“California’s water operations need to support our communities while protecting our fish and wildlife,” said Department of Water Resources Director Karla Nemeth and Department of Fish and Wildlife Director Charlton Bonham. “Most importantly, it ensures that our state water infrastructure operates in a manner protective of fish species listed under the state’s endangered species law. It does so in many ways, including by dedicating water for delta outflows during drier periods when fish and habitat need it the most.”

According to the state, the incidental take permit relies on new scientific data and modeling and will provide a sorely needed update to old laws governing when and how much water can be pumped out of the delta. It says the goal is to make the water system more flexible and allow up to an additional 250,000-acre feet of water to be released during the spring and summer when conditions are right. The State Water Project delivers an average of 2.9 million acre-feet to its contractors annually.

Meanwhile, environmental groups have been critical of both the government pumping plans.

A collection of groups including the Natural Resources Defense Council, Restore the Delta and California Sportfishing Protection Alliance argue the state plan does not accurately account for climate change impacts like brackish water and reduced river flows. They have long fought for stricter pumping limitations and roundly oppose the state’s permit.

“Climate change sensitivity analysis is likely not sensitive enough to the effects of climate change,” the groups wrote to state regulators. “The environmental impact report provides no sea-level rise analysis for long-term operations of the State Water Project as it would affect delta operations.”

Doug Obegi, an attorney with the Natural Resources Defense Council, says the state’s version fails to protect the delta’s ecosystem and is likely to spark litigation.

“I expect that conservation and fishing groups will be forced to go to court to challenge these unlawful decisions, in order to prevent these species from being driven extinct and to protect the thousands of fishing jobs that depend on a healthy delta,” Obegi wrote in a blog post late Tuesday.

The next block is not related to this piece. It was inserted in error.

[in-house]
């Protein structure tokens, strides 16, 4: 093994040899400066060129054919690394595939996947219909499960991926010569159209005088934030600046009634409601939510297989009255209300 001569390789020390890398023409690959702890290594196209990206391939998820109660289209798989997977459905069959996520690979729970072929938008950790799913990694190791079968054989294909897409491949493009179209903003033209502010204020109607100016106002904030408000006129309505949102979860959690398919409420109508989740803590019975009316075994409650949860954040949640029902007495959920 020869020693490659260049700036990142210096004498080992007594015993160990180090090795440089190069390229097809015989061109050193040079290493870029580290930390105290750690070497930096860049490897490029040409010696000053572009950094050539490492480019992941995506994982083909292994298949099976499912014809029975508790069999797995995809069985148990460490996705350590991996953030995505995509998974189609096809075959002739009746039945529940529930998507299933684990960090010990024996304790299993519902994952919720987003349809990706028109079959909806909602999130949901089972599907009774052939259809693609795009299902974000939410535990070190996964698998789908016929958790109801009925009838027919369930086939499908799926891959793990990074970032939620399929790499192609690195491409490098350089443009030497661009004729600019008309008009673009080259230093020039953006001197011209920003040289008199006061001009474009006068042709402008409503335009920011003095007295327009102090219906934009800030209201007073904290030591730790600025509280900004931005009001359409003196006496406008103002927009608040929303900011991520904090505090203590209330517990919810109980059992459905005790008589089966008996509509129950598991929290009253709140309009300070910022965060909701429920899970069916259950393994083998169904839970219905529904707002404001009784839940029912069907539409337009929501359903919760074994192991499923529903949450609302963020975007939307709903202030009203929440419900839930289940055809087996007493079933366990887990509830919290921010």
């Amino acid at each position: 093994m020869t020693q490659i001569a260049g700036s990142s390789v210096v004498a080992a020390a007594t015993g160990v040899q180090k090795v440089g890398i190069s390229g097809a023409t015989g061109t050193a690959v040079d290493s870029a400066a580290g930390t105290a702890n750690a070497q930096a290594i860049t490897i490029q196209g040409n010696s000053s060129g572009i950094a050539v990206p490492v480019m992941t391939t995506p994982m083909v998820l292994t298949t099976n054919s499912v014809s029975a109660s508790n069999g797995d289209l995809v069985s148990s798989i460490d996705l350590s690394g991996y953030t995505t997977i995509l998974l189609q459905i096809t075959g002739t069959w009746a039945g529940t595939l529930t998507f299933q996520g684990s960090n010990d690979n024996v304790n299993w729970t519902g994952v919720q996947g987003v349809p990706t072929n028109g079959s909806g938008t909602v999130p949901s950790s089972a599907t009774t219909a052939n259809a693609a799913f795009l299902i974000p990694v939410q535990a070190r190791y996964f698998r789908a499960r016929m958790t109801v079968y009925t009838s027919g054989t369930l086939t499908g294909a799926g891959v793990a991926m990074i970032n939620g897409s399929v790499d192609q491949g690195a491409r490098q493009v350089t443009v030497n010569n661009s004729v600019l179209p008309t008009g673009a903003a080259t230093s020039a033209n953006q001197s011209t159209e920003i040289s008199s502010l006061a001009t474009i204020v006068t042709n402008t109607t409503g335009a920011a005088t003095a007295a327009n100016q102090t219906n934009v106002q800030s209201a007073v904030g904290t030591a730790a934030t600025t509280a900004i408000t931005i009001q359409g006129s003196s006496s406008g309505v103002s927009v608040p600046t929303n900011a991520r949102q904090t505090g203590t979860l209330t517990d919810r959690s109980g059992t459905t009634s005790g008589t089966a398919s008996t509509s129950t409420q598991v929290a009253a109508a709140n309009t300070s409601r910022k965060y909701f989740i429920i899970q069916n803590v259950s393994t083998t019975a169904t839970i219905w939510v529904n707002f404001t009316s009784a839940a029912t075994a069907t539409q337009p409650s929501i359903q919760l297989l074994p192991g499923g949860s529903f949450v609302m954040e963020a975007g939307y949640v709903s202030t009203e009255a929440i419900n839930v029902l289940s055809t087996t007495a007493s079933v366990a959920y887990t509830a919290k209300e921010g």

Public water agencies, including Friant Water Authority which operates a 152-mile canal in the Central Valley, echoed Obegi’s prediction of new court battles.

Jason Phillips, Friant CEO, called the state’s decision to disregard the feds’ biological opinions “disappointing.”

“While we are still evaluating the full impact of the state’s permit, we fear the inconsistency with the federal opinion and the failure to acknowledge the best available science will throw California’s water operations into a tailspin, causing unnecessary disruptions to the operations of the Central Valley Project and State Water Project,” Phillips said in a statement. “It’s very difficult to envision a path forward that doesn’t include litigation, public bickering and finger-pointing, and water shortages and uncertainty for family farms, disadvantaged communities, and municipalities throughout the San Joaquin Valley and elsewhere in California.”

As is often the case in California, the courts will ultimately have a major say in determining how much and often water should be pumped out of the delta. But for the time being, the sides are planning to abide by two sets of rules regardless of the confusion that may come. “Operating to different criteria creates challenges for both real-time operations and seasonal and long-term planning,” the Bureau of Reclamation warned in January.